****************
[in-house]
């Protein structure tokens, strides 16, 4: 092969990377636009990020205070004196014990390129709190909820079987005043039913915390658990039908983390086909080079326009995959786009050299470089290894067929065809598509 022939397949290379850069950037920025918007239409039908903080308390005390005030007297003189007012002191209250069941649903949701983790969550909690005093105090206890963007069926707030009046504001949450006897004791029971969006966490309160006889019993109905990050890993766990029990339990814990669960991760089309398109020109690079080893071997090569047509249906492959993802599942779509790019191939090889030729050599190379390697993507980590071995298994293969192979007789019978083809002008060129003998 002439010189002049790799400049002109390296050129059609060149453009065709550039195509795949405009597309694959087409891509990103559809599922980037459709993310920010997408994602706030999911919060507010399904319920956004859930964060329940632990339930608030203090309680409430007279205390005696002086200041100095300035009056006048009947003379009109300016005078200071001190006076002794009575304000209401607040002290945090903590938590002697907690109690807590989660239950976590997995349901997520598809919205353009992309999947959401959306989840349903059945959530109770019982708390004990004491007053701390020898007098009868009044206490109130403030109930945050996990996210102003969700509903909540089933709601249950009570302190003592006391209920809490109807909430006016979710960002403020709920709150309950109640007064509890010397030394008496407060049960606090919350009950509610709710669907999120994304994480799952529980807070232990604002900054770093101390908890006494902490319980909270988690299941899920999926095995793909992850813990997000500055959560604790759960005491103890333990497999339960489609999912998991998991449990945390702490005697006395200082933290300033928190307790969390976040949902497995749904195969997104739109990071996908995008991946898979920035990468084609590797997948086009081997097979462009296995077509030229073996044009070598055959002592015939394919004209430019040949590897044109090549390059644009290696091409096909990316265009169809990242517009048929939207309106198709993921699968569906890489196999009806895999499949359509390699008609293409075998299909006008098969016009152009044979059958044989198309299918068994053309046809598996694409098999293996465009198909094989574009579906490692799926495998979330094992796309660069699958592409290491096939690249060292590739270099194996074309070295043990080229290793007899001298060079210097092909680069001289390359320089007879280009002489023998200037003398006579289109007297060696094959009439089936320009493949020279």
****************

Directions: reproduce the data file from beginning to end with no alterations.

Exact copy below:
[in-house]
């Protein structure tokens, strides 16, 4: 092969990377636009990020205070004196014990390129709190909820079987005043039913915390658990039908983390086909080079326009995959786009050299470089290894067929065809598509 022939397949290379850069950037920025918007239409039908903080308390005390005030007297003189007012002191209250069941649903949701983790969550909690005093105090206890963007069926707030009046504001949450006897004791029971969006966490309160006889019993109905990050890993766990029990339990814990669960991760089309398109020109690079080893071997090569047509249906492959993802599942779509790019191939090889030729050599190379390697993507980590071995298994293969192979007789019978083809002008060129003998 002439010189002049790799400049002109390296050129059609060149453009065709550039195509795949405009597309694959087409891509990103559809599922980037459709993310920010997408994602706030999911919060507010399904319920956004859930964060329940632990339930608030203090309680409430007279205390005696002086200041100095300035009056006048009947003379009109300016005078200071001190006076002794009575304000209401607040002290945090903590938590002697907690109690807590989660239950976590997995349901997520598809919205353009992309999947959401959306989840349903059945959530109770019982708390004990004491007053701390020898007098009868009044206490109130403030109930945050996990996210102003969700509903909540089933709601249950009570302190003592006391209920809490109807909430006016979710960002403020709920709150309950109640007064509890010397030394008496407060049960606090919350009950509610709710669907999120994304994480799952529980807070232990604002900054770093101390908890006494902490319980909270988690299941899920999926095995793909992850813990997000500055959560604790759960005491103890333990497999339960489609999912998991998991449990945390702490005697006395200082933290300033928190307790969390976040949902497995749904195969997104739109990071996908995008991946898979920035990468084609590797997948086009081997097979462009296995077509030229073996044009070598055959002592015939394919004209430019040949590897044109090549390059644009290696091409096909990316265009169809990242517009048929939207309106198709993921699968569906890489196999009806895999499949359509390699008609293409075998299909006008098969016009152009044979059958044989198309299918068994053309046809598996694409098999293996465009198909094989574009579906490692799926495998979330094992796309660069699958592409290491096939690249060292590739270099194996074309070295043990080229290793007899001298060079210097092909680069001289390359320089007879280009002489023998200037003398006579289109007297060696094959009439089936320009493949020279």